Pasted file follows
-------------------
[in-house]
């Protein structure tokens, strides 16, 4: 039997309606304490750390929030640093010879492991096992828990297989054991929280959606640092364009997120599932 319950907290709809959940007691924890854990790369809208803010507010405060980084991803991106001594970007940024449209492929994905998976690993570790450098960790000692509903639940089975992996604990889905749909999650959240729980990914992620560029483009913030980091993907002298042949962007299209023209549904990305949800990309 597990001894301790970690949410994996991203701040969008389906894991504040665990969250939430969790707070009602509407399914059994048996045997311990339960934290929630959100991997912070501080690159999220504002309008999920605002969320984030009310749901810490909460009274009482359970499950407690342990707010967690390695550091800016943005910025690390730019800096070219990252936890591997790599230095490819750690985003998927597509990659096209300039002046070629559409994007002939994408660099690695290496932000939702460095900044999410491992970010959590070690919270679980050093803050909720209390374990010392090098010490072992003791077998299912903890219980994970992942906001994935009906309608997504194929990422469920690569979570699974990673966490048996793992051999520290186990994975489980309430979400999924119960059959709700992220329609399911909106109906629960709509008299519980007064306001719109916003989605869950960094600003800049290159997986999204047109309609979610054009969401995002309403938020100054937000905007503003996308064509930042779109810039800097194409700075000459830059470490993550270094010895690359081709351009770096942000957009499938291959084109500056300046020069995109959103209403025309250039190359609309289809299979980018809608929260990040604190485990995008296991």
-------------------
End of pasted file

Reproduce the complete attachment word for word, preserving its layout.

[in-house]
């Protein structure tokens, strides 16, 4: 039997309606304490750390929030640093010879492991096992828990297989054991929280959606640092364009997120599932 319950907290709809959940007691924890854990790369809208803010507010405060980084991803991106001594970007940024449209492929994905998976690993570790450098960790000692509903639940089975992996604990889905749909999650959240729980990914992620560029483009913030980091993907002298042949962007299209023209549904990305949800990309 597990001894301790970690949410994996991203701040969008389906894991504040665990969250939430969790707070009602509407399914059994048996045997311990339960934290929630959100991997912070501080690159999220504002309008999920605002969320984030009310749901810490909460009274009482359970499950407690342990707010967690390695550091800016943005910025690390730019800096070219990252936890591997790599230095490819750690985003998927597509990659096209300039002046070629559409994007002939994408660099690695290496932000939702460095900044999410491992970010959590070690919270679980050093803050909720209390374990010392090098010490072992003791077998299912903890219980994970992942906001994935009906309608997504194929990422469920690569979570699974990673966490048996793992051999520290186990994975489980309430979400999924119960059959709700992220329609399911909106109906629960709509008299519980007064306001719109916003989605869950960094600003800049290159997986999204047109309609979610054009969401995002309403938020100054937000905007503003996308064509930042779109810039800097194409700075000459830059470490993550270094010895690359081709351009770096942000957009499938291959084109500056300046020069995109959103209403025309250039190359609309289809299979980018809608929260990040604190485990995008296991």